According to news reports Papua New Guinea’s former Prime Minister Peter O’Neill is currently holed up in a hotel resisting an arrest warrant issued by prosecutors under the new government’s anti-corruption agenda.
After decades of what has been recognised as rampant corruption in the country O’Neill was ejected earlier this year, following street protests over a series of scandals in which a number of people were injured and killed.
The team of reformers now working to restore the rule of law under the current PM James Marape includes anti-corruption campaigners who have worked for years to expose bribery and corruption in the country.
And there is plenty more that this resource rich fellow democracy and member of the Commonwealth shares in common with Malaysia.
Like Malaysia, Papua New Guinea has seen its once pristine virgin forests plundered and ravaged by a remarkably small number of Sibu-based logging and plantation firms, which have prospered thanks to their connections with Governor Taib Mahmud and resulting protection of the State of Sarawak.
As reported by Sarawak Report in our previous article, billions of dollars worth of valuable timber has been carelessly ripped out of Papua’s native owned lands by this group of inter-connected companies, which include the major players Rimbunan Hijau and WTK incorporated in Malaysia.
At least 5 million hectares of valuable hardwood has been cleared out according to present statistics and 90% of the logging has been conducted by Malaysian companies, say campaigners. The same companies have now converted huge areas into mass oil palm plantations in the country, completing the destruction of once highly sustainable forest resources for the local inhabitants.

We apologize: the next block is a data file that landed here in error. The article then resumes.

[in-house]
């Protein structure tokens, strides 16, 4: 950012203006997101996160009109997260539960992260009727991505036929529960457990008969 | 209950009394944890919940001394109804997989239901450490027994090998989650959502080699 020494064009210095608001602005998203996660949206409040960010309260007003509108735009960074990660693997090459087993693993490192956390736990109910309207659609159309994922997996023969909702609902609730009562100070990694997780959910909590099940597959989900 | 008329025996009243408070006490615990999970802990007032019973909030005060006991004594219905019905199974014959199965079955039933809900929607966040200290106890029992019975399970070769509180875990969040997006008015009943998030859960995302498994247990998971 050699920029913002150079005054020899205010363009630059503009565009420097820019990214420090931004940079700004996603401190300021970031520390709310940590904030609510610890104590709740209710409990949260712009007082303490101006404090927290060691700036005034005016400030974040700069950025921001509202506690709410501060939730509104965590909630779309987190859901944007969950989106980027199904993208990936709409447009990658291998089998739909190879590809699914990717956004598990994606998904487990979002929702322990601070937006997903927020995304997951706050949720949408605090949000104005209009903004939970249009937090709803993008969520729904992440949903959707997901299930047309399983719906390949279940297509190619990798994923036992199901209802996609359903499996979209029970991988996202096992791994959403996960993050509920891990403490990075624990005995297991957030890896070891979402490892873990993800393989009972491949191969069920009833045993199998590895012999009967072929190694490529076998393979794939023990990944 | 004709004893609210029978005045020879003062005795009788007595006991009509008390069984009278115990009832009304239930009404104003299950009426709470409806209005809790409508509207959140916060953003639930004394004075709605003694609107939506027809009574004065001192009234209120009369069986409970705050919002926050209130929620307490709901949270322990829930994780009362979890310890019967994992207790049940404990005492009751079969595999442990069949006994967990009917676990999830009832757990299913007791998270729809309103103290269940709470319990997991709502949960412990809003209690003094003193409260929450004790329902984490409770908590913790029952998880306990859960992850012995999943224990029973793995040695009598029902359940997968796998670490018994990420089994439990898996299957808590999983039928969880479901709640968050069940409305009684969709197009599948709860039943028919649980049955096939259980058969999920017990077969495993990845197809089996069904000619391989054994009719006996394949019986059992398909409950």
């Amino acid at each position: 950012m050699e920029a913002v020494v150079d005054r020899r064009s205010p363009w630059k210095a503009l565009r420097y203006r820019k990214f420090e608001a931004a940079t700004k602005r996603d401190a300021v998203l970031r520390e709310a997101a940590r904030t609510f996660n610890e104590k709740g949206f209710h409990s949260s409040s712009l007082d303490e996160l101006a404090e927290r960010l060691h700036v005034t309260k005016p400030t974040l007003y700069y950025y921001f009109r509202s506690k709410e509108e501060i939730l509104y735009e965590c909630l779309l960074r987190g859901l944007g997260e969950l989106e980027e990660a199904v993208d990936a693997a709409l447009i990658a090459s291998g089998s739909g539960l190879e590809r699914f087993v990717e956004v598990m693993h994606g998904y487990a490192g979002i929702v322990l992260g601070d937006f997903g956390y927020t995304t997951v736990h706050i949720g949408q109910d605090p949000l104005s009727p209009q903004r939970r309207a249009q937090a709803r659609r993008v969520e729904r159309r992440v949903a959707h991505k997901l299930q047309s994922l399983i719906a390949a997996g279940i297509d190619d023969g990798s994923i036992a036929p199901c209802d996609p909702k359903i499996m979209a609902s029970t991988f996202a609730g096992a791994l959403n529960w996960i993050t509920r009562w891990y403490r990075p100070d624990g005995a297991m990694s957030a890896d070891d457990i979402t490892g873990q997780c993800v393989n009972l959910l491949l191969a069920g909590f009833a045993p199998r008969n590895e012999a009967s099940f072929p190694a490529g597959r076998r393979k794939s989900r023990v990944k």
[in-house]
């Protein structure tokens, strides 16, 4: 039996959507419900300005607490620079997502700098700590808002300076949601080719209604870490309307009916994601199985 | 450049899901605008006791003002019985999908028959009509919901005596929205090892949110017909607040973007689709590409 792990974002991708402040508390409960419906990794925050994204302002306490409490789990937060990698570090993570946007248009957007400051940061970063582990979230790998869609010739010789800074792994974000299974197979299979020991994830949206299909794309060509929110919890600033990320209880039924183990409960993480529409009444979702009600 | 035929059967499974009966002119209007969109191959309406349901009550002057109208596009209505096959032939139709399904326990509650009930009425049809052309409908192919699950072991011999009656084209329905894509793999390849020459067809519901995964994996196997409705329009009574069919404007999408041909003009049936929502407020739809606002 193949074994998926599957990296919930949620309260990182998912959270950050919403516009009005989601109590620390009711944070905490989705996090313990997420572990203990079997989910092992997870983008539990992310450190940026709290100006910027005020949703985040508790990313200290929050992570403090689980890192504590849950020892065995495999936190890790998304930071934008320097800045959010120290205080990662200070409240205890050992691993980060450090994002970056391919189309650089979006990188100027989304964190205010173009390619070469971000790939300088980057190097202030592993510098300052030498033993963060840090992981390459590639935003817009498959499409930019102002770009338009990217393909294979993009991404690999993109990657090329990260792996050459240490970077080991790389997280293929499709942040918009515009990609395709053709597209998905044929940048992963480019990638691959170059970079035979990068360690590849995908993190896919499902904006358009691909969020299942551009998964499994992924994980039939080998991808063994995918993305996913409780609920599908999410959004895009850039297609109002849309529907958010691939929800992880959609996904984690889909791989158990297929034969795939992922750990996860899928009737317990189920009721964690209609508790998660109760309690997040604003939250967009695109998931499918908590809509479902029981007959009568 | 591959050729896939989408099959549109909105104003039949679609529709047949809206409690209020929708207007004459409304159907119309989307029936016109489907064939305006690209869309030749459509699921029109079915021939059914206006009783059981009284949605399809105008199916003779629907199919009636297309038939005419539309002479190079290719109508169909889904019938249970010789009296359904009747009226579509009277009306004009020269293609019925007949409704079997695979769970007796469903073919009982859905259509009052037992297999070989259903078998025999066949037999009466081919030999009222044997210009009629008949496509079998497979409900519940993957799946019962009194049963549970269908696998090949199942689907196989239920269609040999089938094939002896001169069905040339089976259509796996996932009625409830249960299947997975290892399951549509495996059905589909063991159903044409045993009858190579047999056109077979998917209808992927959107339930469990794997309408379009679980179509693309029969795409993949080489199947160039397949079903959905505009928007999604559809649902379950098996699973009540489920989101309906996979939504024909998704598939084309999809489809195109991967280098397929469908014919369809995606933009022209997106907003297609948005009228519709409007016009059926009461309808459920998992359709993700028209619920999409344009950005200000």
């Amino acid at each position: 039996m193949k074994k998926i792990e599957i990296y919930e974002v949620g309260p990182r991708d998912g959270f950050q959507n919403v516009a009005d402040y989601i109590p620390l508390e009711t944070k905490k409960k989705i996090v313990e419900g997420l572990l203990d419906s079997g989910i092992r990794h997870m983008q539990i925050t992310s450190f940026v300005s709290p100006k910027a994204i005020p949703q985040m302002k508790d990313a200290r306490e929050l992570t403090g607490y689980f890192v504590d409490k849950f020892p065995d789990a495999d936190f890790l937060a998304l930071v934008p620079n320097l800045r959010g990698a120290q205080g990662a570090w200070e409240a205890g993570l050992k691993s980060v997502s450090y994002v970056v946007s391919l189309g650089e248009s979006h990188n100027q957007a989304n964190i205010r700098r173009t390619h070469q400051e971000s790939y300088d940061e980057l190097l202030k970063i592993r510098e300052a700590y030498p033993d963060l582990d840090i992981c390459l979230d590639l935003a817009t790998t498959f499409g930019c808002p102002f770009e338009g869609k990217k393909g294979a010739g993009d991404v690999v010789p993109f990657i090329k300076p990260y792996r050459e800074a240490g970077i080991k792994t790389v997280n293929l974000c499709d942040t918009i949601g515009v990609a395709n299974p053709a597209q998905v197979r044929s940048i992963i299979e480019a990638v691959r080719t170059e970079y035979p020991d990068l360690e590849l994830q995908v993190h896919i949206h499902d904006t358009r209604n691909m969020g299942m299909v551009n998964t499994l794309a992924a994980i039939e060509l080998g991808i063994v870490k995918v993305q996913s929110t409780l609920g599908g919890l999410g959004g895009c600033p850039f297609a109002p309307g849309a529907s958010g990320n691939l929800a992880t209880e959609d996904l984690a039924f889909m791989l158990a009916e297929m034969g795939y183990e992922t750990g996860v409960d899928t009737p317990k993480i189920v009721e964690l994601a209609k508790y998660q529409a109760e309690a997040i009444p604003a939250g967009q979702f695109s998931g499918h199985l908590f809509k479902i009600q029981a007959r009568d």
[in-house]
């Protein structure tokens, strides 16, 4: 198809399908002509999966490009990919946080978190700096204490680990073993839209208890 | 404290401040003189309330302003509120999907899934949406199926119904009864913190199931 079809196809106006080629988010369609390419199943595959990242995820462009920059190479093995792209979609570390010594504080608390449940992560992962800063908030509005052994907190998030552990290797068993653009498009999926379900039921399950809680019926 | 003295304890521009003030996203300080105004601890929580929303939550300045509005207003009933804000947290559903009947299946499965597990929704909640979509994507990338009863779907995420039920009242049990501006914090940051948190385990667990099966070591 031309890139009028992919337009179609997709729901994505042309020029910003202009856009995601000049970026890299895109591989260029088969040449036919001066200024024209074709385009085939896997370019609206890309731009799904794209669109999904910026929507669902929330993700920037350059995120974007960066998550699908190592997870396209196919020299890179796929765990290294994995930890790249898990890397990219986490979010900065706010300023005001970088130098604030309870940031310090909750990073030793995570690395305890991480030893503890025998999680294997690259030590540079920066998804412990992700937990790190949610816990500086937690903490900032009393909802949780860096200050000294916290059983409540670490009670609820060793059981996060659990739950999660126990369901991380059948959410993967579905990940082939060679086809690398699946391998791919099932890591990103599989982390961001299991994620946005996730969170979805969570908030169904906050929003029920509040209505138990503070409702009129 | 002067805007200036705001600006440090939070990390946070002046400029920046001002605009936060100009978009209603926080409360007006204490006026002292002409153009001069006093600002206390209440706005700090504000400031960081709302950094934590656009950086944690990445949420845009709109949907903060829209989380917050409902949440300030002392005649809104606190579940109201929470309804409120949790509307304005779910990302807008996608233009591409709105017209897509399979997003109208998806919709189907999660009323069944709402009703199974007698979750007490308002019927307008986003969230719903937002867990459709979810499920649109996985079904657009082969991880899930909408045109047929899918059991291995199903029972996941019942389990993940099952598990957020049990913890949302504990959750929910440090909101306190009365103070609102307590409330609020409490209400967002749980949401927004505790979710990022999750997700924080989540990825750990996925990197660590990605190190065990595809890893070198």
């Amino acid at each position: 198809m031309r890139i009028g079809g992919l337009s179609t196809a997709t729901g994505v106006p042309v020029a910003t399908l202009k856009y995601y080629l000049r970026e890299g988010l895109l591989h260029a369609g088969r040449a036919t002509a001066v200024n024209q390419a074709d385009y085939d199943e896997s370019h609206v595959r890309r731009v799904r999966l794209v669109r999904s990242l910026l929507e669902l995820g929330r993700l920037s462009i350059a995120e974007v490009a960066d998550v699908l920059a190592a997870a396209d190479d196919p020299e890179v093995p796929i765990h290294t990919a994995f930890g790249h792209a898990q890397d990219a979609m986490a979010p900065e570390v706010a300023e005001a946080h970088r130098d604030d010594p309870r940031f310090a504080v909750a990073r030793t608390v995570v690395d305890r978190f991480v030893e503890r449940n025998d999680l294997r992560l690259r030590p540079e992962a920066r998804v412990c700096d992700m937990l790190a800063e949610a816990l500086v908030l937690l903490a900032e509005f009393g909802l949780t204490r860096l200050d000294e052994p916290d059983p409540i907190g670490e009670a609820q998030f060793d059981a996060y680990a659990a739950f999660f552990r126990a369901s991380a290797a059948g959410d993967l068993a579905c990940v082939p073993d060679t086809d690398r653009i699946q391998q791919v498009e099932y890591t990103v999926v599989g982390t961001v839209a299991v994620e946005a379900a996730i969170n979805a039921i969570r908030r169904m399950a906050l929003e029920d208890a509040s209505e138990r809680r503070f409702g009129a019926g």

These plantations are now largely failing according to the evidence seen by Sarawak Report with thousands of workers laid off by the Malaysian firms without notice or compensation as the palm oil market has contracted in the face of global concerns for the environment.
The workers, who were all illegally underpaid in the first place according to our research, have now been left to find their way home with their families or to attempt to scratch a living out of denuded lands.
Meanwhile, the primary logging by firms like Rimbunan Hijau is continuing at a pace in PNG owing to further concessions granted across the remaining forest areas under highly suspect permits in the face of widespread protests by local communities, who have seen none of the promised benefits from this resource extraction.
Blatant flouting of basic regulations to protect the core environment (particularly key rivers) are standard in PNG, just as the same Sibu logging companies have flouted them to damage vast areas of Sarawak and Borneo. Species extinction in both regions have reached critical levels.
Corruption linked to previous governments such as that of O’Neill as well as his predecessors lies at the core of these human and environmental disasters, much in the same way that it has in Sarawak and neighbouring Sabah.
The same companies have been responsible for orchestrating the process – passing vast bribes to local and high level decision makers, whilst declaring to the revenue services in each country they were operating at a loss for decades, during which they stripped out both countries’ most valuable resources and exploited their lands for plantations.